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Construction Insurance Bulletin


By March 1, 2013No Comments

Although you’re probably familiar with using Construction Surety bonds, you might not be aware of the legal relationships involved.

This type of bond is not an insurance policy, but a guarantee by a “surety’ that a contractor (“principal”) will perform its obligation under the bond. Failure to do so means that the “beneficiaries” of the bond can sue either the principal or the surety for the entire amount of liability. The person or firm to whom the principal and surety owe their obligation (“obligee”) is usually the owner. However, if a subcontractor furnishes a bond, the obligee might be the owner, the general contractor, or both.

There are three basic types of Construction Surety Bonds: Bid bonds, performance bonds, and payment bonds.

bid bond guarantees the owner that the contractor will honor its bid and sign all documents if awarded the contract. If the principal fails to do so, the principal and surety must pay any additional costs to the owner in rebidding the contract — usually the difference between the two lowest bids.

performance bond allows the owner to sue the contractor and the surety for failure to complete the contract according to its terms. Many performance bonds give the surety three choices: Completing the contract through a new contractor; selecting a new contractor to work directly with the owner; or allowing the owner to complete the work, with the surety paying the costs.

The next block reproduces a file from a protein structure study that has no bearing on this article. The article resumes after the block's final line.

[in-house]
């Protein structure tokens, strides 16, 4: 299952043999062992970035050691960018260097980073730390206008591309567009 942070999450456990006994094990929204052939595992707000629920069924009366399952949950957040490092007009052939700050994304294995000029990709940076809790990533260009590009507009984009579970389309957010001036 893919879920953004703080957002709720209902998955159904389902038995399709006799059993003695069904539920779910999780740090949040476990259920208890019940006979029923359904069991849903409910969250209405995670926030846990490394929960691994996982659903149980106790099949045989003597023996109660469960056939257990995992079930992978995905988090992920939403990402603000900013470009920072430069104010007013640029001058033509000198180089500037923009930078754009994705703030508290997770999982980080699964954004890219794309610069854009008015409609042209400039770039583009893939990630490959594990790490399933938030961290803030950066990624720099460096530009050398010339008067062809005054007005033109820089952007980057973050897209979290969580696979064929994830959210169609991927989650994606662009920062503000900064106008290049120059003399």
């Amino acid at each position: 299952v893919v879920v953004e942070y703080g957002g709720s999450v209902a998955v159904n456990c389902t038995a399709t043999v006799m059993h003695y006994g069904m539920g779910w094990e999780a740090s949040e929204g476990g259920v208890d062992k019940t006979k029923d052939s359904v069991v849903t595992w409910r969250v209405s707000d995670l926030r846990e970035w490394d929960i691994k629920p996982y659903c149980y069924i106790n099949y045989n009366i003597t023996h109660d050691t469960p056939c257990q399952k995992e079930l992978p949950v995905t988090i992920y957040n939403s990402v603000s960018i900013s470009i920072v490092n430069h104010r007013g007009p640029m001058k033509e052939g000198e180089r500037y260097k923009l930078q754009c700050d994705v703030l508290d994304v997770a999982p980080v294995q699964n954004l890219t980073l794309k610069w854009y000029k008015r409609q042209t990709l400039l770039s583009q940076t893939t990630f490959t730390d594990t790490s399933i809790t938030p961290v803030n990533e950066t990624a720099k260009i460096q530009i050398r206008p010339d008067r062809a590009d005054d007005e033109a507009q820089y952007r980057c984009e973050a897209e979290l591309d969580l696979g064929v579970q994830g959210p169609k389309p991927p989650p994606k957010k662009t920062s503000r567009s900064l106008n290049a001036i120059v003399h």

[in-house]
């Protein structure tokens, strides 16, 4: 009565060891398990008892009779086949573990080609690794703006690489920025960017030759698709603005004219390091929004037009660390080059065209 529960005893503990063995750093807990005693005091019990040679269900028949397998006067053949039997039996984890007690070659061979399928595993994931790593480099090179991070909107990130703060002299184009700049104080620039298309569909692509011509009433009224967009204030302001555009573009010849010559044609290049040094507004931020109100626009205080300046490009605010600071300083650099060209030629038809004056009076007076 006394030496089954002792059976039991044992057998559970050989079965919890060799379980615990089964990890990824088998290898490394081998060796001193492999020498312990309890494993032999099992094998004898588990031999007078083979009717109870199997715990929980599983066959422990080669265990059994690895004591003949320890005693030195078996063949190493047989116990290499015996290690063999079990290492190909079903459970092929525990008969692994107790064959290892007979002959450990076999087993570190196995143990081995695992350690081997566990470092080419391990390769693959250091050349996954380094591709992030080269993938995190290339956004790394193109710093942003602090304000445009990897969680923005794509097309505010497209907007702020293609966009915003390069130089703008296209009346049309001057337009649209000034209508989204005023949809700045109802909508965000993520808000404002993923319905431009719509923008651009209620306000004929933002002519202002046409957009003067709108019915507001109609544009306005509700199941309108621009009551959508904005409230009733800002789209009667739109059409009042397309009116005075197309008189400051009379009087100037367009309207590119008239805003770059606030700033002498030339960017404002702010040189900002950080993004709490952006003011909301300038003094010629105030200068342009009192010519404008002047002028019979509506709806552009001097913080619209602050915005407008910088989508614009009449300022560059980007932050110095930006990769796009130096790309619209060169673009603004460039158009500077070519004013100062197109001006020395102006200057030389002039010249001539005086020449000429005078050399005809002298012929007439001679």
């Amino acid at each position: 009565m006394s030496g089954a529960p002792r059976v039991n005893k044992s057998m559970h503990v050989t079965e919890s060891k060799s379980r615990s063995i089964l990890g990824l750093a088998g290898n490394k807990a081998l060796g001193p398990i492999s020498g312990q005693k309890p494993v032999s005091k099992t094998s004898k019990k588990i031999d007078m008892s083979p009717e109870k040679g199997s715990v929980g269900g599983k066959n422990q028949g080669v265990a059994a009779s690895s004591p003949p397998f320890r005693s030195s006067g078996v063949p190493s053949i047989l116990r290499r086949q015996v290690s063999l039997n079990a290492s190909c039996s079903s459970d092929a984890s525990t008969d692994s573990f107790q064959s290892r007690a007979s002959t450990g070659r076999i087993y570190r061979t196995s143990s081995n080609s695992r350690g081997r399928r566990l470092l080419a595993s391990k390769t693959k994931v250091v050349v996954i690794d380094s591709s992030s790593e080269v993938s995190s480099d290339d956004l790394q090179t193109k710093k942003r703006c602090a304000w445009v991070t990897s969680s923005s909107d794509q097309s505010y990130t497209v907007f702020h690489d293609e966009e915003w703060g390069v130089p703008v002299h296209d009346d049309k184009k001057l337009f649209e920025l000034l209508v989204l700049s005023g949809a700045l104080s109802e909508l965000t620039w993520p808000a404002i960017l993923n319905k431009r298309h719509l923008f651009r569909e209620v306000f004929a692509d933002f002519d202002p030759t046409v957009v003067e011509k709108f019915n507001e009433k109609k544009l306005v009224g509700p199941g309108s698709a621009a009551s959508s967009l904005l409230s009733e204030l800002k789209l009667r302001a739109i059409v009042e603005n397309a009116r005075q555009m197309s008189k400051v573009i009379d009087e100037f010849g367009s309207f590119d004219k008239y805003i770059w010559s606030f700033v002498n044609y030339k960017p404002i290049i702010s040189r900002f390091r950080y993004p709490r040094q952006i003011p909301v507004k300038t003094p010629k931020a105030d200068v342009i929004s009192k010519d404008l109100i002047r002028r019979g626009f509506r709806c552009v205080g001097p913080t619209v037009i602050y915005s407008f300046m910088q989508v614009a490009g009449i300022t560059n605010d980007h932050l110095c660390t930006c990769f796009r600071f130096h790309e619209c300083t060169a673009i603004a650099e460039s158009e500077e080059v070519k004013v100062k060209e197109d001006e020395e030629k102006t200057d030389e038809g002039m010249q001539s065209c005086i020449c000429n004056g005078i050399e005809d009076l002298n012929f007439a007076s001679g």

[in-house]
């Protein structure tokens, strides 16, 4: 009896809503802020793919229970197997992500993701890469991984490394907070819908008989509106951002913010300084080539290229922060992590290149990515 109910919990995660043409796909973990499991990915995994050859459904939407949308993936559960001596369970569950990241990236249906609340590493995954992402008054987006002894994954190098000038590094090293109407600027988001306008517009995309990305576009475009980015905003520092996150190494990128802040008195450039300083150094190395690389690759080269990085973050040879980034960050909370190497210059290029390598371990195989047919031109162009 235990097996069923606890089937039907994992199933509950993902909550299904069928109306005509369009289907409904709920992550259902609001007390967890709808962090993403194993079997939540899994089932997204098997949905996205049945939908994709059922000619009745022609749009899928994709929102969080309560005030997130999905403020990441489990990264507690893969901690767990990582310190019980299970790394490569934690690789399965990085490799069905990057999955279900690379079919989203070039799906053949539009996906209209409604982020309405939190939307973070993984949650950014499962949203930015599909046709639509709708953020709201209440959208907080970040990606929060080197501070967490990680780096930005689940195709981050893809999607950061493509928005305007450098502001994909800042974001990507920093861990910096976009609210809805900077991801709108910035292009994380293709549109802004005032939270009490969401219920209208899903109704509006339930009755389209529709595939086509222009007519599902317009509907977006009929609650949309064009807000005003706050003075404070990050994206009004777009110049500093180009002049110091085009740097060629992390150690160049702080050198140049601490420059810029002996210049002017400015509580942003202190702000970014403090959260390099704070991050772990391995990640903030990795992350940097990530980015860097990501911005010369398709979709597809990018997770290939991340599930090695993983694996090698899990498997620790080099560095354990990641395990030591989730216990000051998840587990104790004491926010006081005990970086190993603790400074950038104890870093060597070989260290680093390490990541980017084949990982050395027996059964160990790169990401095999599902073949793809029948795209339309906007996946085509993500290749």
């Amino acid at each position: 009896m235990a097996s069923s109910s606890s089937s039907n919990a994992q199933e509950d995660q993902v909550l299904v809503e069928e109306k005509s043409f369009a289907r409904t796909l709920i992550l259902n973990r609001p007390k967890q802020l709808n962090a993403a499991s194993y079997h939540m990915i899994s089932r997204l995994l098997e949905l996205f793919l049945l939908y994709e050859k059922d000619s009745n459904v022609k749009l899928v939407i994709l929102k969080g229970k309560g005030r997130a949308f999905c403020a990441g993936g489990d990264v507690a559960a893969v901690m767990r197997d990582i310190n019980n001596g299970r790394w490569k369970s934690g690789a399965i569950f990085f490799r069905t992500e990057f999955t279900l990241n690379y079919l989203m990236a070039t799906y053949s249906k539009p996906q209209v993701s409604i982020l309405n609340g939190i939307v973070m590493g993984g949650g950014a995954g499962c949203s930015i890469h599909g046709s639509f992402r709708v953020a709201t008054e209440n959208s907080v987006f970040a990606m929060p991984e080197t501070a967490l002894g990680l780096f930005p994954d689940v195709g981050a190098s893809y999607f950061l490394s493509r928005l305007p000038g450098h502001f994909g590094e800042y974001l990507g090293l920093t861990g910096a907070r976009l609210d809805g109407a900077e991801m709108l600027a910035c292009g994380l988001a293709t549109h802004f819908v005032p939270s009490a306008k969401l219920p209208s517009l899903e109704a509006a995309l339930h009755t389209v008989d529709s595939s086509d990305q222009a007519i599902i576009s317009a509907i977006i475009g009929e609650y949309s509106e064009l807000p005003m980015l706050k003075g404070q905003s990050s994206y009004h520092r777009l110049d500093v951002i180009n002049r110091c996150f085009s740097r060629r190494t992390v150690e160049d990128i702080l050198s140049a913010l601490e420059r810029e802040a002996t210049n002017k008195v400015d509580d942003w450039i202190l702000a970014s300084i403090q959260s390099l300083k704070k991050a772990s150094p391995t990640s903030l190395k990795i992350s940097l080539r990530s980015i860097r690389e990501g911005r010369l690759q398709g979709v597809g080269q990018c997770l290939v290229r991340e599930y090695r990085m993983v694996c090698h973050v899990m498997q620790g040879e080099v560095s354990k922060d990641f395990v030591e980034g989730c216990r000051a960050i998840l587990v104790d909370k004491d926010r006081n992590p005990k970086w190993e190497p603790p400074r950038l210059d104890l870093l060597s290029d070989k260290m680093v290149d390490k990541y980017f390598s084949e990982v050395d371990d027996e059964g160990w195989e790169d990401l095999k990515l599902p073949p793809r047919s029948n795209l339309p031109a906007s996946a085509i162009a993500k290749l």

payment bond guarantees the owner that subcontractors and suppliers will be paid what the principal owes. On a private project, the owner may also benefit by providing subcontractors and suppliers a substitute for mechanics’ liens. If the principal fails to pay subcontractors or suppliers, they have the right to collect from the principal or surety up to the amount of the bond.

To learn more about the benefits that Surety Bonds offer, feel free to get in touch with us.